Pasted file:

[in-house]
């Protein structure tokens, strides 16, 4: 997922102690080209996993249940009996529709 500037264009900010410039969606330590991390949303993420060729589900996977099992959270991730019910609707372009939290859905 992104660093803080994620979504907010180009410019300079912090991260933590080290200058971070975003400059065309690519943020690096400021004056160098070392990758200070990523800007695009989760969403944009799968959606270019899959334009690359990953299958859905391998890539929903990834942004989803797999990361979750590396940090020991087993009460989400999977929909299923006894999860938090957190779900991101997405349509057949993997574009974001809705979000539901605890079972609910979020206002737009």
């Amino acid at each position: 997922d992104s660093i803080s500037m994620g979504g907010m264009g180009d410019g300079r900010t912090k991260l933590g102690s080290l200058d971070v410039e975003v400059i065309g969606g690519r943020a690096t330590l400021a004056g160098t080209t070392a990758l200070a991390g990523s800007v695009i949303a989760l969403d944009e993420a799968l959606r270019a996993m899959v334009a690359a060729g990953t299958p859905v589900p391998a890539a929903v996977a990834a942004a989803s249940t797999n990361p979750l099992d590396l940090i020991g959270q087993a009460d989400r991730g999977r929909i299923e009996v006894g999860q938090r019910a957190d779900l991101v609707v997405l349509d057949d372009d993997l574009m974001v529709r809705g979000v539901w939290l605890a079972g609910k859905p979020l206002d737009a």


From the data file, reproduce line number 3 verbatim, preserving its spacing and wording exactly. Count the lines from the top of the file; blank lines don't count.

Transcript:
């Amino acid at each position: 997922d992104s660093i803080s500037m994620g979504g907010m264009g180009d410019g300079r900010t912090k991260l933590g102690s080290l200058d971070v410039e975003v400059i065309g969606g690519r943020a690096t330590l400021a004056g160098t080209t070392a990758l200070a991390g990523s800007v695009i949303a989760l969403d944009e993420a799968l959606r270019a996993m899959v334009a690359a060729g990953t299958p859905v589900p391998a890539a929903v996977a990834a942004a989803s249940t797999n990361p979750l099992d590396l940090i020991g959270q087993a009460d989400r991730g999977r929909i299923e009996v006894g999860q938090r019910a957190d779900l991101v609707v997405l349509d057949d372009d993997l574009m974001v529709r809705g979000v539901w939290l605890a079972g609910k859905p979020l206002d737009a």